Some of the gems from my mother were “Make sure you have clean underpants on in case you get hit by a bus”! Not worried about her son being killed by a bus, but the impression that the ambulance drivers would gain when they discovered that you had dirty underpants. Experience would suggest that of you were hit by a bus, your underpants would almost certainly be soiled!!
“Take that look off your face. If the wind changes you will stay like that”. Isn’t this how Botox works today??
“Make sure you have a clean handkerchief”. No problem Mum, but the sleeve works just as well!!
In my later years I found that I was giving my children and grandchildren the usual fatherly advice, but much of it seemed to fall on deaf ears. Children seem to gain most of their ‘experience’ from social media these days. Unfortunately they seem to accept this without question. Are we creating a world of media manipulated morons?
One of my best pieces of advice was received from a customer when I was working in the bank. This person was a prominent solicitor in the suburb of Moonee Ponds. Like the suburb’s most famous Dame, he was a very shrewd businessman. Not only was he much sought after for legal counsel, he was actively involved in asset accrual. He had amassed a considerable property portfolio and had numerous shares, bonds and deposits. One of his business ventures was with a group of his clients. They were involved in venture capital. This is funding that is provided, at a premium, to inventors and other business ventures that would not normally attract funding from traditional lending sources. Some of the funding was provided on a traditional loan basis and some on a profit sharing basis. His group was very successful and a lot of their funds were lodged with the bank on short term deposits, so they could be deployed at short notice, should an investment opportunity arise.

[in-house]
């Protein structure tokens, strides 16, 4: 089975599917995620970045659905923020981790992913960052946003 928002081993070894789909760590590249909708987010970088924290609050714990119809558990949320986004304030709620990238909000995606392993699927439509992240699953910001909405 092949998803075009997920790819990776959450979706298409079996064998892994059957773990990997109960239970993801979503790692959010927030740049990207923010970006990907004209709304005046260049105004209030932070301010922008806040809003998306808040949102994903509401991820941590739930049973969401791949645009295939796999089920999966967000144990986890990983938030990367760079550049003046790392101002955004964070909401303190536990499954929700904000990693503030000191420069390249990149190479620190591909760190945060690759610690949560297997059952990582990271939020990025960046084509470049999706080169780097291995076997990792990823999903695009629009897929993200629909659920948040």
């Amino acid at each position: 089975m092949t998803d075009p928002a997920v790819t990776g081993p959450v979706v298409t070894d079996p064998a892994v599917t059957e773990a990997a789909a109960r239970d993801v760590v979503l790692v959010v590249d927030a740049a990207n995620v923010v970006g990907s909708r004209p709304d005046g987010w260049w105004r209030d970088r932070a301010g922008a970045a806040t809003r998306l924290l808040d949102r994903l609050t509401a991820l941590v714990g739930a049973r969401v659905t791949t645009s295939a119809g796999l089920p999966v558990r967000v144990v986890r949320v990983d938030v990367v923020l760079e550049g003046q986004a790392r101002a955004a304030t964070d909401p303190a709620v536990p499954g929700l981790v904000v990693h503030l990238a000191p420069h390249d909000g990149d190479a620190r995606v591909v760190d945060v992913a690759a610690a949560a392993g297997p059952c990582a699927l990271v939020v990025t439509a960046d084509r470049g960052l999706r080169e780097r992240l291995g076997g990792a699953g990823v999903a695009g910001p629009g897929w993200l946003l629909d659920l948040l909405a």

I was looking at restructuring some of his investments one day, and during our discussions, I asked him what advice would he give me as a general principle for successful wealth generation. His advice was “Never owe money on a depreciating asset”. He explained, that not only are you paying interest on your loan, but the asset is depreciating, so you are disadvantaged on both fronts. Owing money on an appreciating asset has the advantage of having the capital gain to offset the interest charge, and in some cases may actually offset the interest charge completely.
To this day I have never owed money on motor vehicles, furniture or other depreciating items. I have only ever paid interest on loans connected with property purchase.